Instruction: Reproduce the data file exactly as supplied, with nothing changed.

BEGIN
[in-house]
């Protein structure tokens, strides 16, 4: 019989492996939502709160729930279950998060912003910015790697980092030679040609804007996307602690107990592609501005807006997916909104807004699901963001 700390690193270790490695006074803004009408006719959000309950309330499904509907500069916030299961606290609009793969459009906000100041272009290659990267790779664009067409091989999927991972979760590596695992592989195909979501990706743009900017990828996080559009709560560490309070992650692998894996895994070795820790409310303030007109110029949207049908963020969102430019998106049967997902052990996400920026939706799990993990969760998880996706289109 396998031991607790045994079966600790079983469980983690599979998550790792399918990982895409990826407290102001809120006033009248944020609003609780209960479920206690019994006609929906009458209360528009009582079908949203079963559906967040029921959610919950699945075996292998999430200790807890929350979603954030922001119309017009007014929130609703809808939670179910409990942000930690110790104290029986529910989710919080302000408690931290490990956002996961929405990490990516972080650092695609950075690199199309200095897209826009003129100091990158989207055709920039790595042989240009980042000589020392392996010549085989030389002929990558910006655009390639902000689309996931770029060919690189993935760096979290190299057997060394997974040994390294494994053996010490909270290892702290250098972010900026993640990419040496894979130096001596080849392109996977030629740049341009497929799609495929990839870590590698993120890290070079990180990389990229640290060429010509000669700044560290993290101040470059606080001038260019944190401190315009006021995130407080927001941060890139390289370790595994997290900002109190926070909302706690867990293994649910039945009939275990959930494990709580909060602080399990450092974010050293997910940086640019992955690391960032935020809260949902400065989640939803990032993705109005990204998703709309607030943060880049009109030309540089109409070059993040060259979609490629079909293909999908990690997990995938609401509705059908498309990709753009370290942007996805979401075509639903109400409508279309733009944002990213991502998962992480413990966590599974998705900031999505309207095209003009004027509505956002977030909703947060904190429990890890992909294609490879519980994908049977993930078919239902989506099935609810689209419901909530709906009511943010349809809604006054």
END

[in-house]
């Protein structure tokens, strides 16, 4: 019989492996939502709160729930279950998060912003910015790697980092030679040609804007996307602690107990592609501005807006997916909104807004699901963001 700390690193270790490695006074803004009408006719959000309950309330499904509907500069916030299961606290609009793969459009906000100041272009290659990267790779664009067409091989999927991972979760590596695992592989195909979501990706743009900017990828996080559009709560560490309070992650692998894996895994070795820790409310303030007109110029949207049908963020969102430019998106049967997902052990996400920026939706799990993990969760998880996706289109 396998031991607790045994079966600790079983469980983690599979998550790792399918990982895409990826407290102001809120006033009248944020609003609780209960479920206690019994006609929906009458209360528009009582079908949203079963559906967040029921959610919950699945075996292998999430200790807890929350979603954030922001119309017009007014929130609703809808939670179910409990942000930690110790104290029986529910989710919080302000408690931290490990956002996961929405990490990516972080650092695609950075690199199309200095897209826009003129100091990158989207055709920039790595042989240009980042000589020392392996010549085989030389002929990558910006655009390639902000689309996931770029060919690189993935760096979290190299057997060394997974040994390294494994053996010490909270290892702290250098972010900026993640990419040496894979130096001596080849392109996977030629740049341009497929799609495929990839870590590698993120890290070079990180990389990229640290060429010509000669700044560290993290101040470059606080001038260019944190401190315009006021995130407080927001941060890139390289370790595994997290900002109190926070909302706690867990293994649910039945009939275990959930494990709580909060602080399990450092974010050293997910940086640019992955690391960032935020809260949902400065989640939803990032993705109005990204998703709309607030943060880049009109030309540089109409070059993040060259979609490629079909293909999908990690997990995938609401509705059908498309990709753009370290942007996805979401075509639903109400409508279309733009944002990213991502998962992480413990966590599974998705900031999505309207095209003009004027509505956002977030909703947060904190429990890890992909294609490879519980994908049977993930078919239902989506099935609810689209419901909530709906009511943010349809809604006054």